National Eating Disorder Awareness Week: Admission is the first step.


This week is National Eating Disorder Awareness Week.

Hi, my name is Chandra (yeah, that’s my first name) and I’m bulimic. I binge and purge. Not always, but there was a time I did it for years.

It began simply, as most things do—a poor historic relationship with food as a child (meat, potatoes, and gravy at most meals) which only worsened when I gave up figure skating and the intense calorie burning exercise it provided. When that stopped, my caloric intake did not. I gained weight steadily after that.

I lost 50-something pounds for my wedding in 2008 through Jenny Craig, but it was expensive and didn’t teach healthy eating anyway. The weight stayed off for the honeymoon period, but slowly began to rise again when I went to work near a bakery. It was torturous.

That was the first time I experienced eating so much I felt like exploding. I forced myself to puke.

I found out I was pregnant in March 2010, and intended to eat healthy, I swear I did. But then there were cheeseburgers (2 at lunch and a large McD’s fries, a sweet tea, a McFlurry, and chicken McNuggets if my eyes were really bigger than my stomach).  I just hopped over to McD’s “nutrition” website and did some calculations. I was consuming, on most days JUST at lunch, about 2700 calories. That wasn’t even including dipping sauces and that crap.
As soon as I stuffed all of that in my belly—and, believe me, I don’t have any idea how Scarlett fit in there—I would casually walk into the bathroom, shut the stall, and shove my finger down my throat. After a while, one finger wasn’t enough to make me gag, so I’d have to use two. When that wasn’t enough, I had to wiggle them around as far down as I could reach into my throat to make anything come up.

It wasn’t pretty.

I was often fatigued and bloated. My head ached for days on end, but it was never enough.

Why? Because I lived in fear of my body image and what I would be denied at home. My husband is very health conscious. He’s slim and healthy and would choose salad over cake if given the option—I swear I found him wandering outside Area 51. Unfortunately, his love and concern was misinterpreted in my mind as control. And I used binging and purging as rebellion.

I told him about it some time after Scarlett was born, and there was a long hard struggle. I couldn’t go to the bathroom with the door closed after eating, and restrictions were put on me by both him and myself that proved to be just as unhealthy and not at all beneficial.

It took time, but I ended up going for a good two years without purging. My problem? I still binged. Nowhere near as heavily as I did before, but I binged, nonetheless.

Early in 2013, I made the important decision to undergo an easy procedure, gastric bypass surgery. Not only have I lost 78 lbs, I’ve learned how to control binging. One problem: a simple bite too many can cause extreme pain and discomfort and nausea, so I find myself back in the cycle. I purge. I believe I purged four times today.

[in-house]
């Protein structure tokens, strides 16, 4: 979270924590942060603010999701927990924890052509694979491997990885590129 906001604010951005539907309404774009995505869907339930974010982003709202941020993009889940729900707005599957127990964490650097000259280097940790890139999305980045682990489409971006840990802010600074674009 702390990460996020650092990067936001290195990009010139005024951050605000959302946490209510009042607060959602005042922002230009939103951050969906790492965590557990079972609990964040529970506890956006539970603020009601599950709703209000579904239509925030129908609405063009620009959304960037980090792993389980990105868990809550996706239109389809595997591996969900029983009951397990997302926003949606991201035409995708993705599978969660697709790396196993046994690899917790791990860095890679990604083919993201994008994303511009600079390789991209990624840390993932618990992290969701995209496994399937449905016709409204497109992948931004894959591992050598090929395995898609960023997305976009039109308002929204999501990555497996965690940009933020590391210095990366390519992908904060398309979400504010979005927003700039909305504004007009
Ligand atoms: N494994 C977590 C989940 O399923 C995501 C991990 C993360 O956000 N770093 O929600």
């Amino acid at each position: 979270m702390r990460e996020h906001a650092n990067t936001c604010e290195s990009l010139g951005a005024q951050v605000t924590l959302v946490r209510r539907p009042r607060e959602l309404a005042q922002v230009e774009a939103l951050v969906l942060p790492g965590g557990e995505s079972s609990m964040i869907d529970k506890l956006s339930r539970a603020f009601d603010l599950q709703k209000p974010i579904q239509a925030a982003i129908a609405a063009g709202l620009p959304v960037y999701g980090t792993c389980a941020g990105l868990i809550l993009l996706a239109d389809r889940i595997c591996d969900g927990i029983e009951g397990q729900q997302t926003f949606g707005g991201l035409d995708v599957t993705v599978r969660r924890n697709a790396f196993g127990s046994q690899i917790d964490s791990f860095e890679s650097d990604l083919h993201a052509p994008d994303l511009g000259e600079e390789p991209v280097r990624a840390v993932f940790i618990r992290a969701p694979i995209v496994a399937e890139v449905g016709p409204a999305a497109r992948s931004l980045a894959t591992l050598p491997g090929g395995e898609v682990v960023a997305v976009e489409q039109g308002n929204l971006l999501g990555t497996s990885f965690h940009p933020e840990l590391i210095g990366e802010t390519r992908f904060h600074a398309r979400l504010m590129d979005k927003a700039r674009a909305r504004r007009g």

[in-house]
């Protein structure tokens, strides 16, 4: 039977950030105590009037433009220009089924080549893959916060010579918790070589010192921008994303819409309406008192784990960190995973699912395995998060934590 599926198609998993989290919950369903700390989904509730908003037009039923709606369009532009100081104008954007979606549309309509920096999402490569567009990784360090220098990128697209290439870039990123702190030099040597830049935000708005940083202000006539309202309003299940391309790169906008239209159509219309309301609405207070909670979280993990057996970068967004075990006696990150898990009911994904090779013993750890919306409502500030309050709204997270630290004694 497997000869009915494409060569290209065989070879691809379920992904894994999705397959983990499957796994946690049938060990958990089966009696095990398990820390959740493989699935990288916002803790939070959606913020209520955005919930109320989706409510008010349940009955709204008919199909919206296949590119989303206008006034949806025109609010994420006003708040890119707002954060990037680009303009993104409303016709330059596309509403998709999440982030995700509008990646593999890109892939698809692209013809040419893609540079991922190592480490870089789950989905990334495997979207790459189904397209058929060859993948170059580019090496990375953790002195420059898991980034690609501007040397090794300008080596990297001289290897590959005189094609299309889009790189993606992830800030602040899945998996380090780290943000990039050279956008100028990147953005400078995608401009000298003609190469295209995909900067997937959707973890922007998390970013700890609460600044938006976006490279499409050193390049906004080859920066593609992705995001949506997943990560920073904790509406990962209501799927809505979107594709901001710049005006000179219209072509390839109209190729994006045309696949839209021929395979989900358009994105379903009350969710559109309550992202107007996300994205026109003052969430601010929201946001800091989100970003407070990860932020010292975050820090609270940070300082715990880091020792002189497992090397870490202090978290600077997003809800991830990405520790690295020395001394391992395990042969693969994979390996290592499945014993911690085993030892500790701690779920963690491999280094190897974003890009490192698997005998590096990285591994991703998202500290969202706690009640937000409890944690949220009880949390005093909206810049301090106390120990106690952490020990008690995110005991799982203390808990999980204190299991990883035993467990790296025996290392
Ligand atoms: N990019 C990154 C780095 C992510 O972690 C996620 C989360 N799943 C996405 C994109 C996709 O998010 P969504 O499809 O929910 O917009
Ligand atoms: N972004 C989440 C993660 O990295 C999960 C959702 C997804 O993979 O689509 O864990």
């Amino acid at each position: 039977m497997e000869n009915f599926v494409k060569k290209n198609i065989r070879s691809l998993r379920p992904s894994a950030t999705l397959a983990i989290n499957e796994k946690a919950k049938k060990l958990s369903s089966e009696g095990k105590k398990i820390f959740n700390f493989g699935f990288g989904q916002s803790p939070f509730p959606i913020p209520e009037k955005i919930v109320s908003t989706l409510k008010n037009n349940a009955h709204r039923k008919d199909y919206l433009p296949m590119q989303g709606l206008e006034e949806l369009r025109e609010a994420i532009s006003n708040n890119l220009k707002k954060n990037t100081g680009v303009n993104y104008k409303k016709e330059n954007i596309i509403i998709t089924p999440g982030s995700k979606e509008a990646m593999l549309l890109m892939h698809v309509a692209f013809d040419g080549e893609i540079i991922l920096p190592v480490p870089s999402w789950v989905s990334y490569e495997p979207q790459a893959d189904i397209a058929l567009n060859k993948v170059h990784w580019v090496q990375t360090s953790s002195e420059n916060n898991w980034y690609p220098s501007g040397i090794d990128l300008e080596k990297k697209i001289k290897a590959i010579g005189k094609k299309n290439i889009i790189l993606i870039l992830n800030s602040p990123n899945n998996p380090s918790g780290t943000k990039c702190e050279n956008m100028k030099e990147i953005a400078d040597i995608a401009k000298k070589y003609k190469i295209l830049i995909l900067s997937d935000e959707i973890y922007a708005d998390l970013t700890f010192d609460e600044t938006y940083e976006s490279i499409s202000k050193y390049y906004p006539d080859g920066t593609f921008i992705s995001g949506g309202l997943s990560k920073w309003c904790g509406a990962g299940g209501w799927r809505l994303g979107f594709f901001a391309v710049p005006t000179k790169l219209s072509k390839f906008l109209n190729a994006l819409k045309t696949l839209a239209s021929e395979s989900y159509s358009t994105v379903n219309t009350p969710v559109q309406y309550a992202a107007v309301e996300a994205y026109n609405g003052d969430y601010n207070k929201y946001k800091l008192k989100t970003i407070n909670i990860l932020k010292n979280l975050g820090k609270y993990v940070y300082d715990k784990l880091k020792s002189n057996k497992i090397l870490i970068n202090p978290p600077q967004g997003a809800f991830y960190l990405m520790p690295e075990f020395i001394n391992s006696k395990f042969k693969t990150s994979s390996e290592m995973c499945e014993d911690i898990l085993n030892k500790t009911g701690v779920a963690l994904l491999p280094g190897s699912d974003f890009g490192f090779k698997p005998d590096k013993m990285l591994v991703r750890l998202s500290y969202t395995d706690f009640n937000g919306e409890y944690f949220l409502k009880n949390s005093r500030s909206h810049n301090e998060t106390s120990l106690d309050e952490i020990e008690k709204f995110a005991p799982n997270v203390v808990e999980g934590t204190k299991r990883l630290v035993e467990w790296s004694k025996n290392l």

I don’t want this to be a pity party, and I don’t want this to cause a scandal. I just want other girls and guys out there to know that they aren’t alone, and there will never be a true fix for it. It’s much deeper than being a strong person and overcoming some obstacle. It has to do with depression, anxiety, mental health, relationships, happiness, pride, self-image, self-worth, and a million other factors.

Seek help—a counselor or a friend—because everyone knows someone with a problem, and you may help save a life.


Thanks for listening.

Chandra Madi.



4 thoughts on “National Eating Disorder Awareness Week: Admission is the first step.

  1. Oh bbdoll, thank you for sharing that. Breaking the silence is always the first step, showing others that this isn’t shameful or abnormal, so many people struggle and in so many different ways, all centered around food. Maybe someday I’ll share too… ❤


  2. I’m not going to be long, but just know you’re not alone. I’m on the other side of the spectrum. I’m anorexic and today has probably been the hardest day in weeks if not months. But I do hope you can eventually find some peace.


  3. Oh Q. I had no idea. It’s a big struggle. My aunt passed away from anorexia and she would purge from time to time as well. It’s important to have a strong support system. It’s hard when your family isn’t accepting. My mom tried to talk to her sister about it but she fled. She was born into a family that ignored their problems and because of that, she ignored it and she isn’t here today. It’s a very hard thing to deal with and I think it is so brave of you to come out and say this. I know the power of this. I was never bulimic, but I walked the line of anorexia and just looking back on that time in my life is so overwhelming. The feelings and emotions that are associated with this is so great and powerful and it’s so fantastic that you shared this with us all. It shows a lot of courage.


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